This is how guns are made in a factory from scratch
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Guns are one item that relies heavily on precision engineering to ensure they work the same way, every time they are fired. The process involved in making them is actually pretty fascinating to watch.
Step 1: Machine the parts
The first step is to source some high-quality steel suitable for gun making. This is because the metal needs to be very strong to cope with the intense wear and tear a gun is exposed to throughout its life.
Softer metals, like iron or gunmetal, are OK for older black-powder firearms, but for more guns, they simply will not be able to survive for long. With the metal in hand, the first step is to place extruded bars of the steel inside a CNC machine.
Once secured in the vice, the machine is set to automatically cut, trim, and shape the metal to size and shape for a particular part of the gun assembly. The entire process is overseen by a human worker, but most of the work is performed by the machine itself.
This process generates a lot of heat, so the CNC machine needs to be constantly cooled using a coolant like liquid water.
Once the CNC machine has done its work, the next step is to check the dimensions of the CNC part. Depending on the gun in question, things like the firing chamber and firing pin assembly can be assembled and attached to the main body of the gun to check the action.
In this case, this is done by hand, but some of the assemblies can also be automated. The more complex and fiddly parts, however, usually need the delicate hands of a master gunsmith.
Where needed, parts are checked against a guide or calibration tool and modified by hand using metafiles. With that done, the parts are then stacked and stored ready for the next phase of assembly.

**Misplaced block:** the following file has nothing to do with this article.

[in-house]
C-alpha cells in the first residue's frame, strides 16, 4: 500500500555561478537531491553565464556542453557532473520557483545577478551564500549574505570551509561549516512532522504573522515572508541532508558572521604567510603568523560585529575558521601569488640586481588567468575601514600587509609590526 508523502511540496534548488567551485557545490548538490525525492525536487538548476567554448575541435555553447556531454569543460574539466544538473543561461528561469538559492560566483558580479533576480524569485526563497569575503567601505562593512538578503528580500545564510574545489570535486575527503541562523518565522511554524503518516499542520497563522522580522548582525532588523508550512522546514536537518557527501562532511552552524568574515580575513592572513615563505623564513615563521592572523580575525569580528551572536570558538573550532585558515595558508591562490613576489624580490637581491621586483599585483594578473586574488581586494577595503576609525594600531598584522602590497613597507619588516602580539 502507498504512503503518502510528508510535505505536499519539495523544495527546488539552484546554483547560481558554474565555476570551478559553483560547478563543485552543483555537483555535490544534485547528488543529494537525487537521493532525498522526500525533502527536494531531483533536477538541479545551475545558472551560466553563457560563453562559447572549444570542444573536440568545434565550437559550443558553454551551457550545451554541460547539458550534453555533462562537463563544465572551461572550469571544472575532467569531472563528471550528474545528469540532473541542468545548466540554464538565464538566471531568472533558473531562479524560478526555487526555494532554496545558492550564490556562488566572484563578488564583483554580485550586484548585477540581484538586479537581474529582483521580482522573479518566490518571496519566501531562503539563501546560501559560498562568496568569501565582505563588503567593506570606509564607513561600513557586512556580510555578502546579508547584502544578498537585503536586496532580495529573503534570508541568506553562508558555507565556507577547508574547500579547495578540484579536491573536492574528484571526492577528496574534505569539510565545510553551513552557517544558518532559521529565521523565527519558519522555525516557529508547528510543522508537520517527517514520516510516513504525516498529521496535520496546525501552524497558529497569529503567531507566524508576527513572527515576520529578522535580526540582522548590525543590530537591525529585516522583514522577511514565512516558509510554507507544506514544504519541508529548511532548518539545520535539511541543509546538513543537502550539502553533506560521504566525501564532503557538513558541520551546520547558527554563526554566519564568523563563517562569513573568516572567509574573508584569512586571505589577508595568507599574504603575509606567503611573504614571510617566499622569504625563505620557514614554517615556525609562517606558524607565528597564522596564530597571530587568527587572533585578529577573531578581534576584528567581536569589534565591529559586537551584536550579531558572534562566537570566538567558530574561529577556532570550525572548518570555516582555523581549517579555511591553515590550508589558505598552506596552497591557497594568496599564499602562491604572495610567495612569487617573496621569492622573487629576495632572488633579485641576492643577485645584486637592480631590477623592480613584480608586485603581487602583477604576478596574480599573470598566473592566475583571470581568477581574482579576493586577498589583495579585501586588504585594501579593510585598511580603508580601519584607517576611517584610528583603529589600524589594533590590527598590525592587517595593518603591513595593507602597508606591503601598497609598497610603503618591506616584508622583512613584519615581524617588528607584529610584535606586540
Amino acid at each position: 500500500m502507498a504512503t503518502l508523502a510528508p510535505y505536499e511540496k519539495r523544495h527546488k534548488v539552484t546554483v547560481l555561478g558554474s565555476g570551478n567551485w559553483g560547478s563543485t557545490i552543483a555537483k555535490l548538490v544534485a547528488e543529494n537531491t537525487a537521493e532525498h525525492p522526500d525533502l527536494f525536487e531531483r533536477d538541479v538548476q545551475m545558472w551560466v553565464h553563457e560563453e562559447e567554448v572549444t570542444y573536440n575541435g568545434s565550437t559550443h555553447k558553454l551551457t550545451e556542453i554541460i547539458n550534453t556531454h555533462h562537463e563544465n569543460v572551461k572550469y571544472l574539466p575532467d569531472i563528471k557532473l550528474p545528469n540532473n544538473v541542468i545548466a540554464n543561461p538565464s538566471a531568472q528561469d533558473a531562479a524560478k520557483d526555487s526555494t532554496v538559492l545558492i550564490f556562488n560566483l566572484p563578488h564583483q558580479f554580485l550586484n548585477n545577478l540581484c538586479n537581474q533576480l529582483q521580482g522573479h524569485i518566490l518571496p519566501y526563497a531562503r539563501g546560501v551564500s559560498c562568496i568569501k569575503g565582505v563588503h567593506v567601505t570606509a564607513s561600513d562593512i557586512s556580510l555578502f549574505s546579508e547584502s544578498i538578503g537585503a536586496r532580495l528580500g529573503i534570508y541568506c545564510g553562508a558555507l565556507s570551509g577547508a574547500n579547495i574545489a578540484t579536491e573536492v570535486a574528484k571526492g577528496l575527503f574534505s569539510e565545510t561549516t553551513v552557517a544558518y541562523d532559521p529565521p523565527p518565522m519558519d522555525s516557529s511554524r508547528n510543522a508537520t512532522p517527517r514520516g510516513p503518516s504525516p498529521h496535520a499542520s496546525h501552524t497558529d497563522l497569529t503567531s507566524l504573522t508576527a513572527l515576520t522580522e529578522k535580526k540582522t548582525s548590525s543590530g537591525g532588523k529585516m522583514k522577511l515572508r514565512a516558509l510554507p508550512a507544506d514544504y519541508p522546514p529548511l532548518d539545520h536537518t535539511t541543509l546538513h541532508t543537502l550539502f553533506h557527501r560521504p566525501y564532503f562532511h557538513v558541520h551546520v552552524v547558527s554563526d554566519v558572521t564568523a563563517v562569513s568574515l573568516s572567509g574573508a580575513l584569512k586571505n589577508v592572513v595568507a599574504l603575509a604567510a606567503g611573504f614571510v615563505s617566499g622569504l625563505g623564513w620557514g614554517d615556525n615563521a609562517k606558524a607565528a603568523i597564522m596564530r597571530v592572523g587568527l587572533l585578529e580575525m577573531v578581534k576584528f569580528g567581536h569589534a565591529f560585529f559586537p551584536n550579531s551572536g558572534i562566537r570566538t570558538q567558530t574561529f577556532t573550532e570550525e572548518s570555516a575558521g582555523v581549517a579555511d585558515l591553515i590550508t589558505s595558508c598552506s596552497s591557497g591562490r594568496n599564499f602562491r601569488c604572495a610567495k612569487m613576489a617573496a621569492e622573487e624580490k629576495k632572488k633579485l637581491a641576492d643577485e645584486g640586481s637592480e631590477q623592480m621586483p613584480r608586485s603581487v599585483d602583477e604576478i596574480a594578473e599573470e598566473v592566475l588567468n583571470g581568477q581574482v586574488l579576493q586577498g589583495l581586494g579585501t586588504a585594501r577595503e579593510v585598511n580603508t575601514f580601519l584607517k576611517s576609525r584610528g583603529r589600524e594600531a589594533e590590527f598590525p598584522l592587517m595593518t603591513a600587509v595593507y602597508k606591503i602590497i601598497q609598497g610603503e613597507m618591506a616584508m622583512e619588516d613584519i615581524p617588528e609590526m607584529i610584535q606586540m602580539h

Step 2: Welding and polishing
The next step is to use a variety of hand and power tools to further machine or refine previous parts to meet the specifications of the final gun. Some parts of the gun may need to be welded and bonded together.
In this case, a special plasma torch is used for this purpose. Parts are secured in a vice, and the plasma torch is left to do its thing automatically.
With that done, parts are then cleaned and polished in a large vibration polishing machine. These machines use blocks of abrasive material in a vibrating chamber in which the relevant metal parts are simply thrown into.
Where required, other parts are polished by hand using a belt sander or other polishing tool. This is to ensure the gun parts are as clean as possible but to also ensure they have a perfect luster for the final piece.
Next, some parts are placed on a rack and dipped and heated treated in special oil baths to case harden the steel. This is usually performed on parts like the chamber and barrels.
With that done, the parts are then removed and are now ready for the actual assembly of the gun. But, before that, a round of quality control is needed to ensure each part has been made to the exacting standards needed for something like a gun.
Modifications and refinements are made as needed too. This is especially true for parts like the main magazine for this gun.
Step 3: Assemble the gun
With all the main parts now complete, the next step is to actually assemble the gun. This is, in this case, performed by skilled gunsmiths who expertly assemble the firearm using all of its constituent parts.
Some assembly stages are relatively simple, like for the magazine, where the spring mechanism is simply inserted into the main magazine body.
For the main gun, the barrel, firing pin, springs, and other parts are all carefully assembled and installed as needed. At all stages, the firing action is tested (with no bullets) and modified as needed.
Assemble continues with the addition of things like the handguard, grip, receiver, shell deflector, etc, as needed. Physical sights and the muzzle can also be added once the handguard, etc, is installed.
The stock can be added near the end of the assembly process and fixed into place as needed too.
Once the assembly of the main gun is complete, the last step is to test fire and "prove" the gun. This is done by loading the magazine with some rounds and firing the weapon in a special firing chamber/range.
If everything has gone to plan, the gun should work perfectly and as expected.
And with that done, the weapon is now complete and ready for sale.
If you enjoyed watching this industrial process, you might be interested in watching another. How about, for example, seeing how chocolates are made?
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